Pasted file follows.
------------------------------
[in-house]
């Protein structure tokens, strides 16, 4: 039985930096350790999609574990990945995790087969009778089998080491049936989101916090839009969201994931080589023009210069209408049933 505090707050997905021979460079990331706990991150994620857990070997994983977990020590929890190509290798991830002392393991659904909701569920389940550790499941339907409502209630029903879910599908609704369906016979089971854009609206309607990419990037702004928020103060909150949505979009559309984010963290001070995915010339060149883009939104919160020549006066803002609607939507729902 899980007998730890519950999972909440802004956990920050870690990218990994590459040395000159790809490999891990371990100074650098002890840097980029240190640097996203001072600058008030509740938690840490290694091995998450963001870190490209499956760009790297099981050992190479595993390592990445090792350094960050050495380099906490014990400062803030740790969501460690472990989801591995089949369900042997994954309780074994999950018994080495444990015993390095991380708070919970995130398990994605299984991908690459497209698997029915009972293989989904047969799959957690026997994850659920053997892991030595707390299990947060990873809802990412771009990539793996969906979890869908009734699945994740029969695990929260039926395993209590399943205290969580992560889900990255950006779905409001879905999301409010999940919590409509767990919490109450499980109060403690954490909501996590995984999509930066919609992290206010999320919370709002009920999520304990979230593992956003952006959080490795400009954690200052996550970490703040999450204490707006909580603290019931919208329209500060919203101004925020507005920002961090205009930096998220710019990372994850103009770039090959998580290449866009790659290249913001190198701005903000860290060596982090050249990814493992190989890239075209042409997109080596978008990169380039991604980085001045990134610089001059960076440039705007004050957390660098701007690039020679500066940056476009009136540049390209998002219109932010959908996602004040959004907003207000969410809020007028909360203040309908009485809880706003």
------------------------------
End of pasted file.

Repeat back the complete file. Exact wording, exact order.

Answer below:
[in-house]
């Protein structure tokens, strides 16, 4: 039985930096350790999609574990990945995790087969009778089998080491049936989101916090839009969201994931080589023009210069209408049933 505090707050997905021979460079990331706990991150994620857990070997994983977990020590929890190509290798991830002392393991659904909701569920389940550790499941339907409502209630029903879910599908609704369906016979089971854009609206309607990419990037702004928020103060909150949505979009559309984010963290001070995915010339060149883009939104919160020549006066803002609607939507729902 899980007998730890519950999972909440802004956990920050870690990218990994590459040395000159790809490999891990371990100074650098002890840097980029240190640097996203001072600058008030509740938690840490290694091995998450963001870190490209499956760009790297099981050992190479595993390592990445090792350094960050050495380099906490014990400062803030740790969501460690472990989801591995089949369900042997994954309780074994999950018994080495444990015993390095991380708070919970995130398990994605299984991908690459497209698997029915009972293989989904047969799959957690026997994850659920053997892991030595707390299990947060990873809802990412771009990539793996969906979890869908009734699945994740029969695990929260039926395993209590399943205290969580992560889900990255950006779905409001879905999301409010999940919590409509767990919490109450499980109060403690954490909501996590995984999509930066919609992290206010999320919370709002009920999520304990979230593992956003952006959080490795400009954690200052996550970490703040999450204490707006909580603290019931919208329209500060919203101004925020507005920002961090205009930096998220710019990372994850103009770039090959998580290449866009790659290249913001190198701005903000860290060596982090050249990814493992190989890239075209042409997109080596978008990169380039991604980085001045990134610089001059960076440039705007004050957390660098701007690039020679500066940056476009009136540049390209998002219109932010959908996602004040959004907003207000969410809020007028909360203040309908009485809880706003």